SCARBOROUGH — Residents voted overwhelmingly Tuesday for construction of a new Wentworth Intermediate School.
Unofficial returns provided by the town had the referendum passing with 63 percent of the vote, 4,792 to 2,784.
Proponents of the project have said the school must be replaced because of ongoing issues with air quality, mold and asbestos, as well poor building design that can mean 90 minutes per day of students commuting through the halls.
They also were concerned about poor energy efficiency, a lack of air conditioning that left classrooms sweltering in the warmer months, and a lack of basic amenities like running water and restrooms in large portions of the school.
“We are very excited,” said Christine Massengill, a member of the 40-strong building committee that promoted the proposal, and, as of Tuesday, a new School Board member. Massengill was at the polls at Scarborough High School when the results were announced.
“We were very optimistic before, and we were made even more optimistic by turnout throughout the day,” she said. “We never really thought about what would happen if it didn’t pass.”
Including absentee ballots, 7,712 residents voted in Scarborough this year, for a turnout of more than 55 percent.
High participation didn’t surprise Town Clerk Tody Justice, who said Scarborough’s turnout always trumps the state level. She was at the polls all day Tuesday, and said one issue drove numbers this year:
“It was the school question,” Justice said. “We had a lot of young families voting.”
The $39 million plan, which could total as much as $66 million with 30 years of debt service, will pay for a 163,000-square-foot building with a geothermal heating and cooling system. The plan calls for 40 classrooms and is designed to accommodate a 15 percent student population growth. The third- through fifth-grade school currently has about 775 students.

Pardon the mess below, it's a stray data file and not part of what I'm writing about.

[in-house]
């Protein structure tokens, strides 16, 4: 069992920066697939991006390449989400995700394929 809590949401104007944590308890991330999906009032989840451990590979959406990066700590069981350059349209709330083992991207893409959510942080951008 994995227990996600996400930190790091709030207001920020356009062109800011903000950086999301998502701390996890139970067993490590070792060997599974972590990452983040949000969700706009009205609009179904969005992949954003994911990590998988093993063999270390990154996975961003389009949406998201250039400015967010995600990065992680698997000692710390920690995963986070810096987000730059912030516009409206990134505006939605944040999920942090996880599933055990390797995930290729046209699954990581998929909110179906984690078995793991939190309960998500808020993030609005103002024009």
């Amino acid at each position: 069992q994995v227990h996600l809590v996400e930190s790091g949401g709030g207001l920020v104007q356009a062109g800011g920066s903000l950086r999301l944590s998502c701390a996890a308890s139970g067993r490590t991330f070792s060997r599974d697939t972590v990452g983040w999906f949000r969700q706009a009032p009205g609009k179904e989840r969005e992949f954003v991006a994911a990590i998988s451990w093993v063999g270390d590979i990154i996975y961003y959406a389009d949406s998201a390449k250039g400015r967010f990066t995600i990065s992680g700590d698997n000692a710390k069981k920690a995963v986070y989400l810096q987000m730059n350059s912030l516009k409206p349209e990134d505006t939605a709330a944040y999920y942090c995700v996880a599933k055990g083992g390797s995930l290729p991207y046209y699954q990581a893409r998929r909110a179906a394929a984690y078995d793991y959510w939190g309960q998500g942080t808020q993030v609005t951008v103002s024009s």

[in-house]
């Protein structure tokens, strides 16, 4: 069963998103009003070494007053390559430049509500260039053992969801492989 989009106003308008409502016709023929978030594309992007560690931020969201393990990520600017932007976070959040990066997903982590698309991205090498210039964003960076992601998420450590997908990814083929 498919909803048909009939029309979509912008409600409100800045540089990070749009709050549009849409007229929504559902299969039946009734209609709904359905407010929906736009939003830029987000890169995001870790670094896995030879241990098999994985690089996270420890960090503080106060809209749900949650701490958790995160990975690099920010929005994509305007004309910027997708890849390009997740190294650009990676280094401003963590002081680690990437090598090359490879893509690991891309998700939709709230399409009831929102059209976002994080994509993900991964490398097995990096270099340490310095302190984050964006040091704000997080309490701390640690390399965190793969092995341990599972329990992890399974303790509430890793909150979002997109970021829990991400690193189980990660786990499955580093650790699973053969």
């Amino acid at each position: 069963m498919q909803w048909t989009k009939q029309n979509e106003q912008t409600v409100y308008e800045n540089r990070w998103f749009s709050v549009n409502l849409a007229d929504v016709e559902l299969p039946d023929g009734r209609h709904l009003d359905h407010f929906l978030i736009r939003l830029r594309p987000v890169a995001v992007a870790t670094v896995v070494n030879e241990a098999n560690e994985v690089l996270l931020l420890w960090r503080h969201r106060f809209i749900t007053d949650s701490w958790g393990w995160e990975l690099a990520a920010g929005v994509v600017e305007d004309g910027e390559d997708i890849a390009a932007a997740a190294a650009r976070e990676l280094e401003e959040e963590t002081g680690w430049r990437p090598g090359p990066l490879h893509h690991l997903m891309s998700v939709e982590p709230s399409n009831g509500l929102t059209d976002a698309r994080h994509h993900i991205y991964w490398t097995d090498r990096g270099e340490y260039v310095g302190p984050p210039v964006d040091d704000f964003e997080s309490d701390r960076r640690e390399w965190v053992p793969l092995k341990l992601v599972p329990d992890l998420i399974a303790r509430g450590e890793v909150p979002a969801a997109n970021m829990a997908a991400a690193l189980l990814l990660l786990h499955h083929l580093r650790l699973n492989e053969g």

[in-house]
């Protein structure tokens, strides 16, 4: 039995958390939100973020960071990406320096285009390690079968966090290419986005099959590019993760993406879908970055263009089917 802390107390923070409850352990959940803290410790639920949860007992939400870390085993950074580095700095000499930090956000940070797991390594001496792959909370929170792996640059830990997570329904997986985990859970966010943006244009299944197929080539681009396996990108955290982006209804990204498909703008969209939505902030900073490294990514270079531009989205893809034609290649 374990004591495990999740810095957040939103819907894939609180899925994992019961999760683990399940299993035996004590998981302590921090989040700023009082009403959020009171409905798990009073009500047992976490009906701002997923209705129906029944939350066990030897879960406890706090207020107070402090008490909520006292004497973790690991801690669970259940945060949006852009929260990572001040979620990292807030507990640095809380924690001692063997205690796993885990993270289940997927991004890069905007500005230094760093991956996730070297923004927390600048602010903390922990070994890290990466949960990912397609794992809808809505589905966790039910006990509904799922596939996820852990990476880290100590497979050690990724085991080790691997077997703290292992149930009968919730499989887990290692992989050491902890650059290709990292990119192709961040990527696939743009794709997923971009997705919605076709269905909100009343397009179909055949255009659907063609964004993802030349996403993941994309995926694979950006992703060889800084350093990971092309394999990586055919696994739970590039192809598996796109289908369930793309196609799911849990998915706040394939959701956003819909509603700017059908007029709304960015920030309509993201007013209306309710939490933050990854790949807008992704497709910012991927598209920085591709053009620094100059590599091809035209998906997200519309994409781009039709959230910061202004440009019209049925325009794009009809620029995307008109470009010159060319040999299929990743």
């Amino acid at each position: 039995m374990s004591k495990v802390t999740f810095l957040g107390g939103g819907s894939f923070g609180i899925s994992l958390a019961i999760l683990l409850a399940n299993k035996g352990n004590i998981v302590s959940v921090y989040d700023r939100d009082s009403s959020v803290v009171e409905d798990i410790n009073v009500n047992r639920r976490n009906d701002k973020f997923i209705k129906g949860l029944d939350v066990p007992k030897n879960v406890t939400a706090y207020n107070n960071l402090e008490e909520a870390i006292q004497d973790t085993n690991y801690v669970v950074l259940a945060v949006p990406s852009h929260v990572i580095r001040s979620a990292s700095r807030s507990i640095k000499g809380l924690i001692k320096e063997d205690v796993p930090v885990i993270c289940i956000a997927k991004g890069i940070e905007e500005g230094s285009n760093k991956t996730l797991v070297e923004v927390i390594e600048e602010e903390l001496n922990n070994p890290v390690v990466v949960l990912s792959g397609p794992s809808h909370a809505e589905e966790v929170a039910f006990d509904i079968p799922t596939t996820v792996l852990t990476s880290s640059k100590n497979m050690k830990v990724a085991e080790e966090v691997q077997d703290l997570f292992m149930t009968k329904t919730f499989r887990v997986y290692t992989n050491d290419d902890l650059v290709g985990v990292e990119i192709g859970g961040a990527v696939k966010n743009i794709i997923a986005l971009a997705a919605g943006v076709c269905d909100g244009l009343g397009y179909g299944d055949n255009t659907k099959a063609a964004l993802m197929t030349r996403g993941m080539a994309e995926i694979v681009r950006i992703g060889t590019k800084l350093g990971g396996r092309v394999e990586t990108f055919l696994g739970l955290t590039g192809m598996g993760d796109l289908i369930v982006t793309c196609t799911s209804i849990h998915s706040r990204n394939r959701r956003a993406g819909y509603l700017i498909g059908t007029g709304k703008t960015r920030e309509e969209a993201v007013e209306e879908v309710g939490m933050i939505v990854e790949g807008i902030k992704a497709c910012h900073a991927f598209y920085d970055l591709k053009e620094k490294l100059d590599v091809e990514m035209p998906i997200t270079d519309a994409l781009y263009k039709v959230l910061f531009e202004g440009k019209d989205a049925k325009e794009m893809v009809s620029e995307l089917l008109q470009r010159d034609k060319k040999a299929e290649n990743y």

The additional tax burden would amount to $59 per $100,000 of property valuation, according to supporters. That means a tax increase of about $118 per year for a home valued at $200,000.
Voters at the polls Tuesday said they supported the bond because they valued Scarborough schools. But many had a more personal reason to support the new Wentworth: they had been students there themselves.
“I went to school there at the old Wentworth,” said Zac Barrett, who was at the polls with his wife, Jessica, and their young daughter. “That school is in desperate need.”
Tuesday’s election was the second time Scarborough voters have been asked to replace Wentworth. In 2006, a $38.3 million proposal failed, 5,176 to 3,316.
Ann-Mayre Dexter, principal at Wentworth, served on the committees that drafted the 2006 plan and this year’s proposal. She said the measure failed last time around because it was coupled with a $16 million renovation to Scarborough Middle School, which also failed.
“Voters had just approved millions for a new high school,” she said. “And in Scarborough, we still think of the middle school as ‘new’ even though it’s 16 years old. It just wasn’t a good package.”
This year, Dexter said, the committee devoted much more effort to public education. There were community forums, a website, videos, brochures, a booth at Summerfest and more. It was a real campaign, she said.
This time around, supporters of the school bond also formed a political action committee, Citizens for a Safe and Sustainable Wentworth. By Oct. 27, the PAC had raised almost $7,900. It spent nearly $5,500 on signs, T-shirts, brochures and other campaign materials.
“As a building committee, we made a considerable effort to get a lot of people out to vote,” said Paul Koziel, chairman of the Wentworth Building Committee. “As a result of that, we had a great result.”
“It was a great victory,” he said.
Leading up to Election Day, not everyone in Scarborough supported the big-ticket proposal. At a forum held three weeks before the polls opened, some residents questioned the size and scope of the plan. Many said they understood Wentworth needed work, but that the plan should have been smaller.
“Money doesn’t grow on trees out here,” resident David Green said at that forum. “It doesn’t fall like leaves to the ground.”
On Tuesday, some voters voiced similar concerns.
“I voted no on Wentworth,” said Larry Bridgham. “It should have been a little more austere in these tough times.”
But with those questions answered at the ballot box, the committee has more work ahead. Final design decisions will have to be made before the project can be put out to bid. The committee estimates that if everything goes according to plan, construction could start by next fall.
“Now we can seriously get down to work now and start looking at the true design of the building and all the innards that make a great school,” Dexter said.